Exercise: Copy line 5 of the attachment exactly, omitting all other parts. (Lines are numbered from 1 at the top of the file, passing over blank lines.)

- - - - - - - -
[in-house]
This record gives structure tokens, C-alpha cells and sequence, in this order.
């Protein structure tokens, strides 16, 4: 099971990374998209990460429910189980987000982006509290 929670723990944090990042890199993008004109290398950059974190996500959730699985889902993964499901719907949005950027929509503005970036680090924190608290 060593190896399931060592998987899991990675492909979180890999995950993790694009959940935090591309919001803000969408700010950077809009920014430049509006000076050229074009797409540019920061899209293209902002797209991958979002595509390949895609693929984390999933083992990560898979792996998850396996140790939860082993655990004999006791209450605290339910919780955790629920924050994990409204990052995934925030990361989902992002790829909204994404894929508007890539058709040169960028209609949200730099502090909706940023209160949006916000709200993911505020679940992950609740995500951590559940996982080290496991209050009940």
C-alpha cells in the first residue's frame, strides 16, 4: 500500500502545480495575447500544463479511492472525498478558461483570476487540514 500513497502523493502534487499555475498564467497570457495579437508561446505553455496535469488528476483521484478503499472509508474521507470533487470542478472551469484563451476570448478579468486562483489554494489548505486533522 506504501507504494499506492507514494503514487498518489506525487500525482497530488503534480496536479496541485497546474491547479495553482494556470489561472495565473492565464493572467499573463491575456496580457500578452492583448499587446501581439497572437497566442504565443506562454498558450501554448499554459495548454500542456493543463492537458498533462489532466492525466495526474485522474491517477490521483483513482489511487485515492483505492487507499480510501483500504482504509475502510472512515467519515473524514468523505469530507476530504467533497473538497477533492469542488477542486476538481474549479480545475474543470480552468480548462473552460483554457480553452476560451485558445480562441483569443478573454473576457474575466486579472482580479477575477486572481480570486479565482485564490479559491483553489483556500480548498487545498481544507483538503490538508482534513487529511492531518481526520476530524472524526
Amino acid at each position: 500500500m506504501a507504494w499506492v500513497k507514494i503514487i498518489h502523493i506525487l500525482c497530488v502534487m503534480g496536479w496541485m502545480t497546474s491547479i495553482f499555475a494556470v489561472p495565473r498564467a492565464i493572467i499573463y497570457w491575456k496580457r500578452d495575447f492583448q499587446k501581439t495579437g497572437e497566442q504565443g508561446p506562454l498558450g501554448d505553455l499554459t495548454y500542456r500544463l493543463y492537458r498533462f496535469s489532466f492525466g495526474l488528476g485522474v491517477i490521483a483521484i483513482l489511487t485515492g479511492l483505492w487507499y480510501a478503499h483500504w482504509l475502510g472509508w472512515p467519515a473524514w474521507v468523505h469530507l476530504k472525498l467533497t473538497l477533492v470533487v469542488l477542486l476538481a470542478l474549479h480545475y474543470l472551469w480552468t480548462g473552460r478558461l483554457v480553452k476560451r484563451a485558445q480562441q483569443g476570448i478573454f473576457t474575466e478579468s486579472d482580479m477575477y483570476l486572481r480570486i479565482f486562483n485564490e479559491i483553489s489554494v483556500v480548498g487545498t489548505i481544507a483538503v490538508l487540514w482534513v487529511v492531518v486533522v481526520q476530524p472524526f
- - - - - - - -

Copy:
Amino acid at each position: 500500500m506504501a507504494w499506492v500513497k507514494i503514487i498518489h502523493i506525487l500525482c497530488v502534487m503534480g496536479w496541485m502545480t497546474s491547479i495553482f499555475a494556470v489561472p495565473r498564467a492565464i493572467i499573463y497570457w491575456k496580457r500578452d495575447f492583448q499587446k501581439t495579437g497572437e497566442q504565443g508561446p506562454l498558450g501554448d505553455l499554459t495548454y500542456r500544463l493543463y492537458r498533462f496535469s489532466f492525466g495526474l488528476g485522474v491517477i490521483a483521484i483513482l489511487t485515492g479511492l483505492w487507499y480510501a478503499h483500504w482504509l475502510g472509508w472512515p467519515a473524514w474521507v468523505h469530507l476530504k472525498l467533497t473538497l477533492v470533487v469542488l477542486l476538481a470542478l474549479h480545475y474543470l472551469w480552468t480548462g473552460r478558461l483554457v480553452k476560451r484563451a485558445q480562441q483569443g476570448i478573454f473576457t474575466e478579468s486579472d482580479m477575477y483570476l486572481r480570486i479565482f486562483n485564490e479559491i483553489s489554494v483556500v480548498g487545498t489548505i481544507a483538503v490538508l487540514w482534513v487529511v492531518v486533522v481526520q476530524p472524526f